Career literacy can no longer be an idea in education. Although career planning has long been promoted in the United States, we are clearly not doing enough, especially for low-income girls and students and from minorities who, research tells us tend to limit their aspirations. The sooner we focus on professional literacy, the better.
Career literacy, if introduced at an early age, can successfully challenge self-limiting ideas. One way to equip students to overcome the lack of information and make informed decisions about higher education is to give them the opportunity to explore different ways of working. Exploring different areas of careers helps prepare them for both careers and college education. It is also a way of providing young students with the tools to achieve their goals – and in many cases – higher ones.
У Western Maricopa Education Center (West-MEC), the School of Career and Technical Education (CTE) in Arizona, high school students and adult learners undergo rigorous programs to become ready for a sought-after career. Because the CTE focuses on practical training and preparation for higher education, it is a key component of career literacy. It fosters active learning, provides professional skills and prepares students for the transition to the workforce or higher education. In fact, a U.S. Department of Education report notes that students who participated in CTE programs graduated from high school in higher rate than their peers who did not participate and received higher salaries eight years after graduation.
In West-MEC, unlike a traditional school district, residents are not automatically considered part of the county depending on their location, but must formally participate in the election. While West-MEC provides training programs for high school students, it also supports elementary school district members through innovative professional literacy initiatives. Every year West-MEC allocates a significant amount of money to our two primary school districts.
Typically, in high school, many students drop out of school – a trend that continues as they move into the upper grades. During this period of their lives, students still develop the ability to think critically and prefer active learning. Research and reviews of career literacy initiatives have shown that implementing early-career careers helps students stay busy in high school and high school despite a variety of socioeconomic barriers, focusing on their strengths.
At West-MEC, we focus our activities in three main areas: funding CTE activities in high schools and summer camps, and connecting industry partners with member schools.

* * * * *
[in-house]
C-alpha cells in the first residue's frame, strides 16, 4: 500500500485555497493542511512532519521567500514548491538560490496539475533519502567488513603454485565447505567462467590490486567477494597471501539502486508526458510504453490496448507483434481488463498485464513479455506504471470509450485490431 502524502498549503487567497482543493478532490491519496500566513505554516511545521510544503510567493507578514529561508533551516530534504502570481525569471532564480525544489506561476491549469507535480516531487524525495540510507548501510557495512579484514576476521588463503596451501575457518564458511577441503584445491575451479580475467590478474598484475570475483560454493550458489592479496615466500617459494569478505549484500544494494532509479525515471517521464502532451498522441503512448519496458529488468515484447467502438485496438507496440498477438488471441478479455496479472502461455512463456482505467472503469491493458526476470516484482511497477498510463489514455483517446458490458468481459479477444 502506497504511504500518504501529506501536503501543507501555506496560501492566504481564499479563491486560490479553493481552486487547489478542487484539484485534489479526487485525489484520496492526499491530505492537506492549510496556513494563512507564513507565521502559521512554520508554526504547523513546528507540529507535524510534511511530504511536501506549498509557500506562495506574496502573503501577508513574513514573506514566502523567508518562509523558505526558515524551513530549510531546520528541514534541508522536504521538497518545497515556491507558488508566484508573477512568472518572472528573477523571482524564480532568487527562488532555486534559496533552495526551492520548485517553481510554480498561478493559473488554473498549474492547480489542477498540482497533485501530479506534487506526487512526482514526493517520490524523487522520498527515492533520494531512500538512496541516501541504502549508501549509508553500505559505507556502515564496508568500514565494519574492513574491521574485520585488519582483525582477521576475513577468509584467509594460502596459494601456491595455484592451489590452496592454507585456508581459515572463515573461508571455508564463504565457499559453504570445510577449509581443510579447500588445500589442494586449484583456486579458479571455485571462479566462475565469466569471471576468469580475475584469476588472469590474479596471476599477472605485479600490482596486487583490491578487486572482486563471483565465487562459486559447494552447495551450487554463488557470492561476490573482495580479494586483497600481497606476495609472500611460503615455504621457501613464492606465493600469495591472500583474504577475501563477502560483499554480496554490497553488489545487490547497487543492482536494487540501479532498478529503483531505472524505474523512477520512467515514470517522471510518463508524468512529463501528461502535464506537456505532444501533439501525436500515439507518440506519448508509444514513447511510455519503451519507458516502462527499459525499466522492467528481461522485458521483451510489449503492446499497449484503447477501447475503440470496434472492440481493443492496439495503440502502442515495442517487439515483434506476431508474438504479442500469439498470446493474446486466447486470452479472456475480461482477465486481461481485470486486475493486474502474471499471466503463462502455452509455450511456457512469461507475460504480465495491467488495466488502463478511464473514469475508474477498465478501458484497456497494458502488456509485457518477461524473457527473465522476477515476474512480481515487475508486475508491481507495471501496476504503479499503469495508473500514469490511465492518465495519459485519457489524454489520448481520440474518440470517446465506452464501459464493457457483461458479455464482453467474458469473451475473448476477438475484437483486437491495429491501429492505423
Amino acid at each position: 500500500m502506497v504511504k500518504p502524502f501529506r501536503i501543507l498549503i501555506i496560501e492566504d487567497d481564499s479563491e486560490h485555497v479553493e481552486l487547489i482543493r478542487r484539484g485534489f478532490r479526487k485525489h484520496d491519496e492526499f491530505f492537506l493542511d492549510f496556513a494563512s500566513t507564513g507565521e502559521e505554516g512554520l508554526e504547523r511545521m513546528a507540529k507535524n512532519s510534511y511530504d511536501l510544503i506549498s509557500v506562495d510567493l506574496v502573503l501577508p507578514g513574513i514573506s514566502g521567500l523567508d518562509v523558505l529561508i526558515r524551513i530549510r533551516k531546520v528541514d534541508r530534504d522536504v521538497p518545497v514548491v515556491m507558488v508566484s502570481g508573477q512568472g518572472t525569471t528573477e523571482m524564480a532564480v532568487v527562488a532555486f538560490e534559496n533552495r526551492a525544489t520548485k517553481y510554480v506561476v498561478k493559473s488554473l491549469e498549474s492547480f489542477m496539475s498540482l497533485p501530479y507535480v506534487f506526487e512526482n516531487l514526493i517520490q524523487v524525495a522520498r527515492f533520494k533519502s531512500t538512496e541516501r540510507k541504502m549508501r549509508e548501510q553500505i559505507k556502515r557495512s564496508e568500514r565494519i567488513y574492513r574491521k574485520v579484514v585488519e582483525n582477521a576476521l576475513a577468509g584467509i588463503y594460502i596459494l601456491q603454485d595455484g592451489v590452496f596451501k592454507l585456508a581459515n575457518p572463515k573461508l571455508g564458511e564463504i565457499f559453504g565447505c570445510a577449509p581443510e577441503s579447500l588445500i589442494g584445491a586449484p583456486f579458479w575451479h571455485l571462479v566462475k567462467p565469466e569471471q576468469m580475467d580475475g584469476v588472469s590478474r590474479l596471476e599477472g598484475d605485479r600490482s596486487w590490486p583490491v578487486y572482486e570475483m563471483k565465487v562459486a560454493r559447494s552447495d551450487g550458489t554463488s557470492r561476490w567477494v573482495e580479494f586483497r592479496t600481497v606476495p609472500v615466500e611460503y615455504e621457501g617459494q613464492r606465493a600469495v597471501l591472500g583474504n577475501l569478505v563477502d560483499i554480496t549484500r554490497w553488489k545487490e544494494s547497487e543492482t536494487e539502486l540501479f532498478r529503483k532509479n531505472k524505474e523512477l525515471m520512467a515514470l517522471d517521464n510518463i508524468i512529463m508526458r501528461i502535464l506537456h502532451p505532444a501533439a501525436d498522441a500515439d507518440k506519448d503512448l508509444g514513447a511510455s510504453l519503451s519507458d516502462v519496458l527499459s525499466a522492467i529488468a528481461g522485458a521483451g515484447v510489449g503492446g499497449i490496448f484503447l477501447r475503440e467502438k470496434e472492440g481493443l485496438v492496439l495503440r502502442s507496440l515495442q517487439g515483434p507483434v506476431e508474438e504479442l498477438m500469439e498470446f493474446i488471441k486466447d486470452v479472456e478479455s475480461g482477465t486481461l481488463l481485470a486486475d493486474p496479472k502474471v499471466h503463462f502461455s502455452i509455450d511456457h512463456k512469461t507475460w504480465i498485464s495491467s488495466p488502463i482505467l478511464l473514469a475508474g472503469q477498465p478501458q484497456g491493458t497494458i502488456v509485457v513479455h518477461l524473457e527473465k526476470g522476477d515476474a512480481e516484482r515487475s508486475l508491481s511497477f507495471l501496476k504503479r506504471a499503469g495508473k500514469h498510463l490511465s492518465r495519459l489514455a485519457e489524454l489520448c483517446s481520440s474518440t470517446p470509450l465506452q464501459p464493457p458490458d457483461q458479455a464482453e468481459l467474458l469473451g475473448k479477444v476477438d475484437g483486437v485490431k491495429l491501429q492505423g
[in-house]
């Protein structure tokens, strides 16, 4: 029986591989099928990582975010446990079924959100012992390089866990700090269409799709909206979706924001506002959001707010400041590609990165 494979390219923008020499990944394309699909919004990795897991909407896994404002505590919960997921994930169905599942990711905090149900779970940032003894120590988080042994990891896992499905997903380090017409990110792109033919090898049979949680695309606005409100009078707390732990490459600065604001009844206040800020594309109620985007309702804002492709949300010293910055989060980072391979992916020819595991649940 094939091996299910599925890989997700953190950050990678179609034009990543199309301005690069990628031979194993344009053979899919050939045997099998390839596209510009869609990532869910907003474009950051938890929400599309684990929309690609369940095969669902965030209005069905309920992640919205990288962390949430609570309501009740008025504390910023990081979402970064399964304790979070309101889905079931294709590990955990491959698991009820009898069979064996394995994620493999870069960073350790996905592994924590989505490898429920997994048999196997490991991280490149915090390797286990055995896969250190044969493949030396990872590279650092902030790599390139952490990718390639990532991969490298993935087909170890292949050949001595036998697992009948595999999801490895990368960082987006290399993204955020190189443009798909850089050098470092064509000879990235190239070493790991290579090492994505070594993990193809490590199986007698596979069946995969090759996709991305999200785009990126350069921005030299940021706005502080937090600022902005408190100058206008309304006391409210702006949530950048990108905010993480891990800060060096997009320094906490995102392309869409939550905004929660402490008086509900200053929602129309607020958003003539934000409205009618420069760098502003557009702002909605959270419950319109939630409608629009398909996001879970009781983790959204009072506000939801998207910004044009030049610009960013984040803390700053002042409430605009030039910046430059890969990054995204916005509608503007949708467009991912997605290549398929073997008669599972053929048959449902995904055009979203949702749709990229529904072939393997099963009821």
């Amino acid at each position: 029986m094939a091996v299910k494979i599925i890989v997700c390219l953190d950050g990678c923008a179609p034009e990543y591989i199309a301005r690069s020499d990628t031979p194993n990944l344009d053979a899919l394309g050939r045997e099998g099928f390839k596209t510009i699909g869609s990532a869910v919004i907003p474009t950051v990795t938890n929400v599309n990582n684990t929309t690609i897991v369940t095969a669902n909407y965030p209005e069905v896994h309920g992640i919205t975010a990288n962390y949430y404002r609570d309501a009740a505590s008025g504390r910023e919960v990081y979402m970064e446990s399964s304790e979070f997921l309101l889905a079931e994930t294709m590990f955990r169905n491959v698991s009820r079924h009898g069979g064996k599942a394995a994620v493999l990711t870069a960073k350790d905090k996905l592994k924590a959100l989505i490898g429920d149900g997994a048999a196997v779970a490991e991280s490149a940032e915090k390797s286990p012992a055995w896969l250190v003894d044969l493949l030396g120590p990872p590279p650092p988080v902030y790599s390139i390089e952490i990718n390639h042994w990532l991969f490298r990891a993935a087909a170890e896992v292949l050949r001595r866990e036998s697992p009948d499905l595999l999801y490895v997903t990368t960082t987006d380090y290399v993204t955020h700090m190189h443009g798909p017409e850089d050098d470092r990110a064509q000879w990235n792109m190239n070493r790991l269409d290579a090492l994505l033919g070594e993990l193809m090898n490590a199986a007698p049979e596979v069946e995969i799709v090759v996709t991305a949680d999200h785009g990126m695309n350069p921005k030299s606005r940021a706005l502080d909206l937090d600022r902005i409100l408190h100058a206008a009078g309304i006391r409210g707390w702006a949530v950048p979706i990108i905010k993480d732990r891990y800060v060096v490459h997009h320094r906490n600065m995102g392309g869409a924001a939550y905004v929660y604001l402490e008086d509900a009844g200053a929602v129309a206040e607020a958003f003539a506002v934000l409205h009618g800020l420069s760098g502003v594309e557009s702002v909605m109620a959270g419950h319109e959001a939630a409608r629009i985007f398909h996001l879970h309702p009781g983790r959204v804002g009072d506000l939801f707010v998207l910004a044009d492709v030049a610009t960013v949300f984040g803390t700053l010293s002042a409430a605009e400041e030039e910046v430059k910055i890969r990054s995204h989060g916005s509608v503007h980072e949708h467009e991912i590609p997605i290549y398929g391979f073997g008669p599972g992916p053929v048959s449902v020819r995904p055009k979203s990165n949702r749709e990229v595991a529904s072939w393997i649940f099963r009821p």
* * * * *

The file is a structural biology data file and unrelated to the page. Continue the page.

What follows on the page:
For example, Pendergast Primary School County provides Python High School students with other coding classes to improve the science program. West-MEC funding has helped high school students learn to code at a high level and in a more practical way. Gwyneth Marr, who heads the Villa de Paz coding program, said: “Our high school students can write a string code and have received credentials that distinguish them from other students who have had access to computer science.” We also fund creation spacewhere students can visualize concepts and reinforce learning through hands-on projects.
Our summer camps came back to life after a break. In response to the widespread disengagement of students due to pandemic-related stressors and online learning, teachers in Pendergast County requested a camp that would reinforce the math gained during the year. The camp introduced eighth-graders to coding and avionics. Through mock-ups and robot competitions, students saw practical applications of mathematics. The impact of the event was evident when the girl, who had never soldered the wires to the circuit board, succeeded in thirty minutes.
Career literacy, if introduced at an early age, can successfully challenge self-limiting ideas.
We also connect industries with primary and secondary schools to hold sessions to demonstrate new and exciting job opportunities. For example, Littleton’s STEM County Elementary School Academy collaborated with Phoenix Raceway, which provided students with curriculum, field trips, and information on the various professions available in the company. The Arizona Freemasonry Council and the Building Talent Foundation are preparing to talk to Starlight Park Elementary School students about opportunities in the construction industry on the day of the Career Fair.
During the academic year, CTE students and staff teach younger students the practical application of lessons learned in the classroom. Recently, one of our staff visited an elementary school at the Littleton Academy of Fine Arts to help students prepare for the staging of “Musical Matilda Jr.”. Beginner theater enthusiasts have learned to use precision measuring instruments and worked out fractions, reviving their set.
The collaboration of educators, industry partners and community members to educate the next generation is exciting. We are working to close learning gaps so that students can dream big dreams for the future without being hindered by stereotypes and lack of opportunities.
As a liaison with the West and MEC community, I was privileged to see the effect this career experience had on young learners. Career literacy helps students understand their goals, likes and dislikes. It connects education with real life. After all, it is very important that students find their goal so that they can realize their dreams – no matter what those dreams look like.
Due to long-term impact, career literacy should no longer remain second in education.
Rahsan Bartet is a community and initial liaison officer of West-MEC, a career and technical school district in Arizona.